Cross­ing bor­ders

Small-town USA gets refugee time-trav­ellers in The Cross­ing.

TV Plus (South Africa) - - SHOWMAX -

In Au­gust 2015, a Syr­ian fa­ther clutched his son as he stepped off a tiny rub­ber boat onto the shores of a Greek is­land. The Pulitzer Prizewin­ning pho­to­graph of that mo­ment be­came a sym­bol to screen­writer and pro­ducer Dan Dworkin (MTV’s Scream, 2015- cur­rent) of the strug­gle for more than 5.6 mil­lion refugees flee­ing the Syr­ian civil war – and the world’s in­abil­ity to cope with the scale of the refugee cri­sis that the war had cre­ated. “The look on the guy’s face, as a fa­ther, killed me. That was the spark ini­tially. That’s when I emailed Jay [series cocre­ator and pro­ducer Jay Beat­tie] and said ‘refugees’,” Dan re­veals.

LOST IN TIME

That one-word pitch “refugee” even­tu­ally be­came science fiction series The Cross­ing (2018), which is ex­clu­sive to in­ter­net stream­ing ser­vice Show­max. And there is a twist. When lo­cal sher­iff Jude El­lis (Steve Zahn), his deputy Nestor Rosario (Rick Gomez) and De­part­ment Of Home­land Se­cu­rity agent Emma Ren (San­drine Holt) ques­tion some of the 47 “refugees” who have mys­te­ri­ously washed up on their small fish­ing town’s beach with their dead and dy­ing, they too claim to be flee­ing war – one fought in the United States 180 years in the fu­ture. They might be from the same coun­try on the sur­face, but not only are the refugees cul­tur­ally and ide­o­log­i­cally dif­fer­ent from their baf­fled new hosts, some like Reece (Natalie Martinez) have been ge­net­i­cally en­gi­neered to have su­per­pow­ers that could pose a threat to the lo­cals.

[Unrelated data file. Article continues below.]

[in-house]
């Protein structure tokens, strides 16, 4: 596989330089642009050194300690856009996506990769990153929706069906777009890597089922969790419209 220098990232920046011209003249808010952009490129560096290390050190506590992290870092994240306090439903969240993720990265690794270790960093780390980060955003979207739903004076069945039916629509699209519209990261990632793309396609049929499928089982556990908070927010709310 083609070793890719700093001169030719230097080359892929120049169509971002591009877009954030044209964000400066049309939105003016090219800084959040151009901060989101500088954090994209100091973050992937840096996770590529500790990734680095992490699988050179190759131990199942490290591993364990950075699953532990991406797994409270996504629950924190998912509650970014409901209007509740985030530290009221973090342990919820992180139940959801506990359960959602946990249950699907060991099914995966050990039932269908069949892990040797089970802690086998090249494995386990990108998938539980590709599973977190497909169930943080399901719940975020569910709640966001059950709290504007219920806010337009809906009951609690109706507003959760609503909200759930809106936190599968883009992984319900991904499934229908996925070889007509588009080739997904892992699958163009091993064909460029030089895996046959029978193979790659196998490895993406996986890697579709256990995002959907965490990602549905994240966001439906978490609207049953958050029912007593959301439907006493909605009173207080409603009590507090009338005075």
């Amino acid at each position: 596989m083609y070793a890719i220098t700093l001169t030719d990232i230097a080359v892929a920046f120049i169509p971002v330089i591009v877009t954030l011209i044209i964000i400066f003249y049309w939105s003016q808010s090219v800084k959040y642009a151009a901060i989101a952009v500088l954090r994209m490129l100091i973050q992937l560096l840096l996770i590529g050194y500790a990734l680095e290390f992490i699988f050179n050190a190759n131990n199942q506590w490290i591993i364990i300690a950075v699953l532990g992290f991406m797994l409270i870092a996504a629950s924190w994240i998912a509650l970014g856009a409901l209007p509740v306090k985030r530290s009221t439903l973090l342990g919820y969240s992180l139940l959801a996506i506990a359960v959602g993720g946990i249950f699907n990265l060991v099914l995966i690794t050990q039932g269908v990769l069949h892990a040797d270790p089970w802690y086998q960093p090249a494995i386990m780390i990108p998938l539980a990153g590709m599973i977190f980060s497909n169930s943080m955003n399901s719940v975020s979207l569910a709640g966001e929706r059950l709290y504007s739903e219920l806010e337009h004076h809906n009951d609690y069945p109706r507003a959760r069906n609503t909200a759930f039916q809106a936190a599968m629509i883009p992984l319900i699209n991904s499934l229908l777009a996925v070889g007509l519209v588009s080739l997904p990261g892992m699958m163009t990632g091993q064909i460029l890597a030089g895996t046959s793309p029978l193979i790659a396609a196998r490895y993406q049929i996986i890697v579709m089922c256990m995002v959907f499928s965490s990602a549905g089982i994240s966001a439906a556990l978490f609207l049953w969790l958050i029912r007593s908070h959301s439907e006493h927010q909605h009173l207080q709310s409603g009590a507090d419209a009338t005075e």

SIGN OF THE TIMES

Through the refugees’ eyes, we’re told a cau­tion­ary tale of ge­netic tam­per­ing, widen­ing class di­vides and a geno­cide to come. It’s a hor­ror story for mod­ern times, pro­jected onto an un­cer­tain fu­ture. And that has al­ways been a fea­ture of the most strik­ing sci-fi and hor­ror sto­ries. The 1954 Ja­panese film Godzilla, about a city-an­ni­hi­lat­ing mu­tated di­nosaur pro­duced by radi- ation, was as much a prod­uct of the 1945 bomb­ing of Hiroshima as were the “Atomic Age” sci-fi comics com­ing out of the United States in the early 1960s that fo­cused on men and women like Marvel’s The Fantastic Four (de­but­ing in 1961), who were given amaz­ing but dif­fi­cult-to- con­trol pow­ers by nu­clear ra­di­a­tion. They’re vastly dif­fer­ent tales cre­ated by nearly op­po­site ex­pe­ri­ences with nu­clear power.

FEAR THE FU­TURE?

Aside from ex­am­in­ing the way that the refugee cri­sis has seized imag­i­na­tions and been abused as a fear-mon­ger­ing po­lit­i­cal tool re­cently, The Cross­ing is also about a more pri­mal fear: los­ing a child. Jay adds that “we are both dads, so a lot is in­formed by be­ing a par­ent and the no­tion of be­ing sep­a­rated from your child, the no­tion of hav­ing your child taken from you; the no­tion of not know­ing what hap­pened to your child.”

RE­SEARCH, YAY!

The fu­ture isn’t all about fear though. “There’s a lot with the hu­man drama but there’s also a lot on the sci-fi end. We were very ex­cited to ex­plore facets of ge­netic engi­neer­ing. It plays a sig­nif­i­cant part in terms of where The Apex (ge­net­i­cally ad­vanced hu­mans) comes from and the science of that. We get to that in the show. That was re­ally fun!” says Dan. “We had a con­sul­tant, a synthetic bi­ol­o­gist who helped with our science. We were very ex­cited to think about what the fu­ture might look like in 150 years. That’s the best re­search, the most fun we’ve ever had talk­ing to re­searchers and fu­tur­ists about what they think the fu­ture might hold.”

The Cross­ing blends mod­ern-day is­sues like refugees and war with sci-fi el­e­ments like ge­netic ma­nip­u­la­tion.

The refugees are saved be­fore they re­veal where they’re from: 180 years in the fu­ture.

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